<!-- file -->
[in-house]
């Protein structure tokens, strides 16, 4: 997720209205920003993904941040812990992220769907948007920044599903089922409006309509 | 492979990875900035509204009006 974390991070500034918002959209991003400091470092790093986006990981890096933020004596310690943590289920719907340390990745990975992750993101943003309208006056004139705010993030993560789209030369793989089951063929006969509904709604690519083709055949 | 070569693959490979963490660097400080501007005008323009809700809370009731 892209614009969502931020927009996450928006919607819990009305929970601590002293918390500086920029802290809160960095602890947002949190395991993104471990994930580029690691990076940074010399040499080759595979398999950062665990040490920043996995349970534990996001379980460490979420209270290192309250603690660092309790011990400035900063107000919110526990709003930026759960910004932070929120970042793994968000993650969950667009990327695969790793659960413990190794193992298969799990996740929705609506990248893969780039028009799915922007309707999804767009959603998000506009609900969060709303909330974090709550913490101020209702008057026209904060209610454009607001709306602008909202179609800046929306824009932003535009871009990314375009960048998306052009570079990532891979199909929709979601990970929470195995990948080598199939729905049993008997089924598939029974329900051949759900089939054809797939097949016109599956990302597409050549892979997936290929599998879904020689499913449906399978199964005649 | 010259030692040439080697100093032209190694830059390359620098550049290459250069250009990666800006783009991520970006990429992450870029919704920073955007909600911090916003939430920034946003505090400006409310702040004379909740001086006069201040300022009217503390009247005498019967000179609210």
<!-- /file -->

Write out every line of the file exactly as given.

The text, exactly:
[in-house]
């Protein structure tokens, strides 16, 4: 997720209205920003993904941040812990992220769907948007920044599903089922409006309509 | 492979990875900035509204009006 974390991070500034918002959209991003400091470092790093986006990981890096933020004596310690943590289920719907340390990745990975992750993101943003309208006056004139705010993030993560789209030369793989089951063929006969509904709604690519083709055949 | 070569693959490979963490660097400080501007005008323009809700809370009731 892209614009969502931020927009996450928006919607819990009305929970601590002293918390500086920029802290809160960095602890947002949190395991993104471990994930580029690691990076940074010399040499080759595979398999950062665990040490920043996995349970534990996001379980460490979420209270290192309250603690660092309790011990400035900063107000919110526990709003930026759960910004932070929120970042793994968000993650969950667009990327695969790793659960413990190794193992298969799990996740929705609506990248893969780039028009799915922007309707999804767009959603998000506009609900969060709303909330974090709550913490101020209702008057026209904060209610454009607001709306602008909202179609800046929306824009932003535009871009990314375009960048998306052009570079990532891979199909929709979601990970929470195995990948080598199939729905049993008997089924598939029974329900051949759900089939054809797939097949016109599956990302597409050549892979997936290929599998879904020689499913449906399978199964005649 | 010259030692040439080697100093032209190694830059390359620098550049290459250069250009990666800006783009991520970006990429992450870029919704920073955007909600911090916003939430920034946003505090400006409310702040004379909740001086006069201040300022009217503390009247005498019967000179609210």